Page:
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Maryland’s top Democrat urged party officials to give her state a leading role in the selection of the next president, telling a Democratic National Committee gathering in Washington, D.C., on Thursday that if it’s diversity they’re looking for, they need look no further.
Playing up Maryland’s status as “America in miniature,” and its robust racial and ethnic diversity, state Democratic Chair Yvette Lewis made an energetic pitch to the DNC Rules and Bylaws Committee, which held an all-day meeting downtown.
“Maryland is the most diverse state on the east coast,” Lewis said. “In a party that boasts its inclusivity as the big tent party, our state is the most symbolic of that.”
Fewer than half of all Marylanders identify as white, according to the most recent Census.
The national party is looking to rejigger its presidential primary and caucus lineup, which currently includes longtime leadoff states Iowa and New Hampshire along with relative newcomers Nevada and South Carolina, which were added to add Latino and Black voters to the mix. Iowa and New Hampshire are among the least diverse states in the nation. Their place at the top of White House selection process has long drawn criticism.
Iowa may be replaced by another Midwestern state due to the computer mishap that delayed reporting of 2020 results from the Iowa presidential caucus for several days, a huge embarrassment to the traditional kingmaker.
More than a dozen states are vying with Maryland to become the “fifth state” in the frequently make-or-break early stage of campaigning.
Lewis noted that Maryland’s congressional delegation and General Assembly are dominated by Democrats and she touted her party’s aggressive outreach to Black, Latino, LGBTQ, Asian-American, veteran, female, disabled and working-class residents.
She said that if any of the Democratic gubernatorial tickets running in the primary prevails in November, it will make gender and/or racial and ethnic history. “We will raise our national profile with this upcoming election and that’s exactly the look that the Democratic Party should have going into a national election.”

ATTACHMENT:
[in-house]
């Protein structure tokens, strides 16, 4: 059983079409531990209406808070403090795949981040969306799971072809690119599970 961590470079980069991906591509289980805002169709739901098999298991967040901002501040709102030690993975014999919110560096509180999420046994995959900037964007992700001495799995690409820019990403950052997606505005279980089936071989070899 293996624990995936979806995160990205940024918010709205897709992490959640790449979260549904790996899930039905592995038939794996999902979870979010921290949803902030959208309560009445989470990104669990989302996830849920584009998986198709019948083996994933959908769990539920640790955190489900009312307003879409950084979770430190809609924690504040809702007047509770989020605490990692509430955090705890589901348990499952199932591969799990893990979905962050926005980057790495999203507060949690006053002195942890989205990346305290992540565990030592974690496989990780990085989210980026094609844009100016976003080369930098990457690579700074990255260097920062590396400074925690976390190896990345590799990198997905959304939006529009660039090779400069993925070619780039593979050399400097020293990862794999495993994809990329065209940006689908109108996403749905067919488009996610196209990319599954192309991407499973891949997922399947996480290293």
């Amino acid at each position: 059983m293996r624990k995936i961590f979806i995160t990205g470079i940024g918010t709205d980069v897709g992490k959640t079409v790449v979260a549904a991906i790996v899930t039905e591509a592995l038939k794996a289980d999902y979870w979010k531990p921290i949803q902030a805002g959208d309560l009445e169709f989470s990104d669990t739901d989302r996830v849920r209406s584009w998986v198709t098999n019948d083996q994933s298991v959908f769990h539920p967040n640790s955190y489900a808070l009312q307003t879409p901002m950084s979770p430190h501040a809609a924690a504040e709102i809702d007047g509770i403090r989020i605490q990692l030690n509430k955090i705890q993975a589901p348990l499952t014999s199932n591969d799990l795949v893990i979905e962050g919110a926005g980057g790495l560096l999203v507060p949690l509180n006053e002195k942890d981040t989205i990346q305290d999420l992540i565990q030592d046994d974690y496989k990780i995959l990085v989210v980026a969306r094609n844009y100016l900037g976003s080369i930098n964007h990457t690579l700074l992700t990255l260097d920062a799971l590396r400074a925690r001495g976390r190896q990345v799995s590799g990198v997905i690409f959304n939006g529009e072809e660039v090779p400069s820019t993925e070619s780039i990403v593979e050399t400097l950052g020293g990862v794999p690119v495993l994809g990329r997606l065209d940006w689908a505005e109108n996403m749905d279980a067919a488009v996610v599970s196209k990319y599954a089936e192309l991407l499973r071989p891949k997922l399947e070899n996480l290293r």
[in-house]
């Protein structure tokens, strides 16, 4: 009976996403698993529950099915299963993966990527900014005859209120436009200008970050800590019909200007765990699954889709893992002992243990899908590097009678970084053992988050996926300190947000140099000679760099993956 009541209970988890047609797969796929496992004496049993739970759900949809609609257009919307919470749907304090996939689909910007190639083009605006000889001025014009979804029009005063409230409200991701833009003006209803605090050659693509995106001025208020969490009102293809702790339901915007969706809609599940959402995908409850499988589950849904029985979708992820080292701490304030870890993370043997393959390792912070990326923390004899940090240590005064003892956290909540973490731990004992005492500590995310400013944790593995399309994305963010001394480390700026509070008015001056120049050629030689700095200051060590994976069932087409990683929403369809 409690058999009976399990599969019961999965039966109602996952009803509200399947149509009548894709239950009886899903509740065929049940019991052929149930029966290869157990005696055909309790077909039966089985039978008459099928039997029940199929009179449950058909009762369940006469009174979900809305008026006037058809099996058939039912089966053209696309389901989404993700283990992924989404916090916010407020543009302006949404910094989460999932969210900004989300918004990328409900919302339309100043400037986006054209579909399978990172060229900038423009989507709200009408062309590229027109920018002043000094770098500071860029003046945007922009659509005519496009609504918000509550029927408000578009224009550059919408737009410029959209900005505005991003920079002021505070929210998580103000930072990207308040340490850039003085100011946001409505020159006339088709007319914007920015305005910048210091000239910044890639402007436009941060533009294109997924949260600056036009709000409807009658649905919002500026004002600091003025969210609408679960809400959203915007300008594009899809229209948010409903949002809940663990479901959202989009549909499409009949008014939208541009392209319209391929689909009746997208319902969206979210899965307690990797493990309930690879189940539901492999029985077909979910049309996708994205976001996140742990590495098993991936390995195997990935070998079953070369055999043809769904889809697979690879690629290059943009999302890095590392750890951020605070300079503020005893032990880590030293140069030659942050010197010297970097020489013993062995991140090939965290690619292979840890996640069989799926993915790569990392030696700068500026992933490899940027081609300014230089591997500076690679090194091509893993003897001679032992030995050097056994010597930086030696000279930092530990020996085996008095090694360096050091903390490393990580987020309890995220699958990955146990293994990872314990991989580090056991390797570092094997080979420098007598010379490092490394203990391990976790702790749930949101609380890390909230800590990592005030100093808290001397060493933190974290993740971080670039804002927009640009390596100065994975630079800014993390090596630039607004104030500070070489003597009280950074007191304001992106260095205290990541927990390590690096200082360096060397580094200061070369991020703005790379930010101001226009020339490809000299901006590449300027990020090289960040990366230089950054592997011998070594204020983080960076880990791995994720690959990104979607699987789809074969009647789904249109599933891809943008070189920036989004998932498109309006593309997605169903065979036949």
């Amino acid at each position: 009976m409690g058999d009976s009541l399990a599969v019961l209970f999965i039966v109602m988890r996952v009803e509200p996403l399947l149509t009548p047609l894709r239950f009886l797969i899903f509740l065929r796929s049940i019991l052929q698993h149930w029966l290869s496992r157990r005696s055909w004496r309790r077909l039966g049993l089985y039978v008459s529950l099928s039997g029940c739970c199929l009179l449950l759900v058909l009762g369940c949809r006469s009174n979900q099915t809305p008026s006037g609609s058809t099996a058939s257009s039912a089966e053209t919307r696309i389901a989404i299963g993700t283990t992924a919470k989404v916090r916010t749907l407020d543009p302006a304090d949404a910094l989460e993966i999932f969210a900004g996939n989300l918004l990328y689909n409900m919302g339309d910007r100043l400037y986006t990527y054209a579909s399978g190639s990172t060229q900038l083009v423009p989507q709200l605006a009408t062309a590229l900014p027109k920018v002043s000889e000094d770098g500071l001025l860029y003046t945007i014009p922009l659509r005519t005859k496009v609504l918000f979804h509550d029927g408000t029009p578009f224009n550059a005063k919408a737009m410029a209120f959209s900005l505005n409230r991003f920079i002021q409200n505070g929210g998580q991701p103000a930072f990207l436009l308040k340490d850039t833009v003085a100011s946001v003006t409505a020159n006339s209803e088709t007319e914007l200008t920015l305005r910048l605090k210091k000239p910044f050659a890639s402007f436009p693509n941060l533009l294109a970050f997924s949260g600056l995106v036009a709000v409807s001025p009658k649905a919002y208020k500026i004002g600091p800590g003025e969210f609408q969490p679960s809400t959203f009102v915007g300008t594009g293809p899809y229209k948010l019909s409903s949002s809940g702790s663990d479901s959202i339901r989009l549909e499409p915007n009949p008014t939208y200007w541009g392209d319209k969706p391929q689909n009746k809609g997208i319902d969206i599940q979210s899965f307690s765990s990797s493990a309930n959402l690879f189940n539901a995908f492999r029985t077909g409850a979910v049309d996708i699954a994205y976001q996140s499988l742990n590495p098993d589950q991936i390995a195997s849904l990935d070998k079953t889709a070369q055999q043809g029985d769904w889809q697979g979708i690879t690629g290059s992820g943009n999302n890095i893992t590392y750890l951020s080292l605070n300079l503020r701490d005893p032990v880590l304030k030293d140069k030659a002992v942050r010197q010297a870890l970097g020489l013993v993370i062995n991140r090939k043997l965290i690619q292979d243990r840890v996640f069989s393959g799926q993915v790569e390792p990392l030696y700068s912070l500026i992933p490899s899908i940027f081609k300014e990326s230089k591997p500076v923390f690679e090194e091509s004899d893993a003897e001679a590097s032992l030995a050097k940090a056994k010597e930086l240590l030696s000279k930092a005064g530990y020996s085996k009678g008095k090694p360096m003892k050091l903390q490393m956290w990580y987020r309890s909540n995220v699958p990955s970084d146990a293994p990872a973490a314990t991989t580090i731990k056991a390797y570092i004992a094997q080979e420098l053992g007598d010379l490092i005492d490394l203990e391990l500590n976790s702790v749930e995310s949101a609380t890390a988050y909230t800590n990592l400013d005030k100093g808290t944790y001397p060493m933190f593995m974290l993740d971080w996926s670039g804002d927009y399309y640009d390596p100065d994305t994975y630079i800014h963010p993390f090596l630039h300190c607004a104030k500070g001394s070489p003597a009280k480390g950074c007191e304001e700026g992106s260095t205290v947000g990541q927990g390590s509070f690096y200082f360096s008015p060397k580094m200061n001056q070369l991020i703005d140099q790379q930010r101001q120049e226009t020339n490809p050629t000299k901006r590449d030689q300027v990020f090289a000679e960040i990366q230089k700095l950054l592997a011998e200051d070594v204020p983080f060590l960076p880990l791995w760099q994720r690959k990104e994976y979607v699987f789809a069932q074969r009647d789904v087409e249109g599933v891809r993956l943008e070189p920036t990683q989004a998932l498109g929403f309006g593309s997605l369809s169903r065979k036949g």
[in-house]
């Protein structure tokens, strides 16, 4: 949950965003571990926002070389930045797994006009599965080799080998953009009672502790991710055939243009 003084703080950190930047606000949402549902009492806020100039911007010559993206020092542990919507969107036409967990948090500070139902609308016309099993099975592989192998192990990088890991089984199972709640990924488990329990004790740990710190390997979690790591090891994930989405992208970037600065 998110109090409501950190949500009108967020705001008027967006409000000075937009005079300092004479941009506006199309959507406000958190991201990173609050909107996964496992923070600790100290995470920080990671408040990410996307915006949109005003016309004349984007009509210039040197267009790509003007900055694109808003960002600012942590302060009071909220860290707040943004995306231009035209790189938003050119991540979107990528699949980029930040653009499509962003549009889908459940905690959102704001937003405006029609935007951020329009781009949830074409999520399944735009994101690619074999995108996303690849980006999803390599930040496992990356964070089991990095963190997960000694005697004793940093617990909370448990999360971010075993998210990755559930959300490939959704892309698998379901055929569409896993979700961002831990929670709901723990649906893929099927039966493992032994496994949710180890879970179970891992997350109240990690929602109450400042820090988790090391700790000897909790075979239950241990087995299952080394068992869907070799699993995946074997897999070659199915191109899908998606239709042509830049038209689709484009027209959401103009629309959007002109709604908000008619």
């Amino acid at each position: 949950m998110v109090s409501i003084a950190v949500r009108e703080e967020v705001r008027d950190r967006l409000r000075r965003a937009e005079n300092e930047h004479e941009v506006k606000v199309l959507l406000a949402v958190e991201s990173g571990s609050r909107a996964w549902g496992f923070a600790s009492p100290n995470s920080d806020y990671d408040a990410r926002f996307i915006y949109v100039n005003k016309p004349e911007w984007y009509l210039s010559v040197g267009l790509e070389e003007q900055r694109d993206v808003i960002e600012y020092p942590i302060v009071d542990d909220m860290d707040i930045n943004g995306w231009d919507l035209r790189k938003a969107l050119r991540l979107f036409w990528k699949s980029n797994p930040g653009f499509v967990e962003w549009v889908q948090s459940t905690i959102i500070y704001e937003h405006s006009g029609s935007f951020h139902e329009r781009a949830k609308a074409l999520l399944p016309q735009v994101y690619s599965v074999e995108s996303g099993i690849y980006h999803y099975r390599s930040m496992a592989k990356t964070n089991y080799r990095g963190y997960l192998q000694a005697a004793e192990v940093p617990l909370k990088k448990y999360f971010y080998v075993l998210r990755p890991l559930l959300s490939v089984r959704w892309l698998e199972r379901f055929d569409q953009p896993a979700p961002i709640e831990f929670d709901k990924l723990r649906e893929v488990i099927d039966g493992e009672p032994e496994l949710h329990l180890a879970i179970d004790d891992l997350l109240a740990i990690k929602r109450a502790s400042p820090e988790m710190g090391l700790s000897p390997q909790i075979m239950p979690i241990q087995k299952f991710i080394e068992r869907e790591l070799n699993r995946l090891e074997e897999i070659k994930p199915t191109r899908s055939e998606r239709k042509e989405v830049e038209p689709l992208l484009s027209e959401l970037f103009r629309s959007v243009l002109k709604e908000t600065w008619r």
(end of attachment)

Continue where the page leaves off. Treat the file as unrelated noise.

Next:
Lewis also said that Maryland has been an “export state” in recent cycles, sending volunteers to purple states to help elect Democrats.
DNC officials probed Maryland’s bid to become an early primary state in detail, asking about the cost of advertising on local television and whether the state party would make its voter files available to campaigns for a reasonable price.
Lewis described the state’s Baltimore- and D.C.-based broadcasters as being politically-attuned. “Earned media is in abundant supply,” she said. “You can get earned media for just about anything. So any candidate that is struggling financially can always have an opportunity to get earned media.”
She said that any White House hopeful seeking to do well in Maryland must be comfortable campaigning in rural, suburban and urban areas — skills that would be valuable as the contest advanced.
“The very skills and the messaging that you hone in the different parts of my state will serve you well in other parts of the country,” she said. “If you can make it here, you can make it anywhere.”
Lewis suggested that if Donald Trump had been forced to campaign in Maryland in 2016, the state’s large presence of policy-savvy federal workers would have debunked many of his claims, such as the notion that Mexico would pay for an American-made wall on its border.
In a not-so-subtle dig at Iowa, former Maryland Secretary of State John McDonough said that state elections officials have a history of reporting election results quickly.
Although Maryland made its presentation to the DNC late in the afternoon, after more than a dozen other states had already spoken, several members of the panel praised Lewis for her energetic sales pitch.
The DNC is expected to set its 2024 primary and caucus schedule later this summer.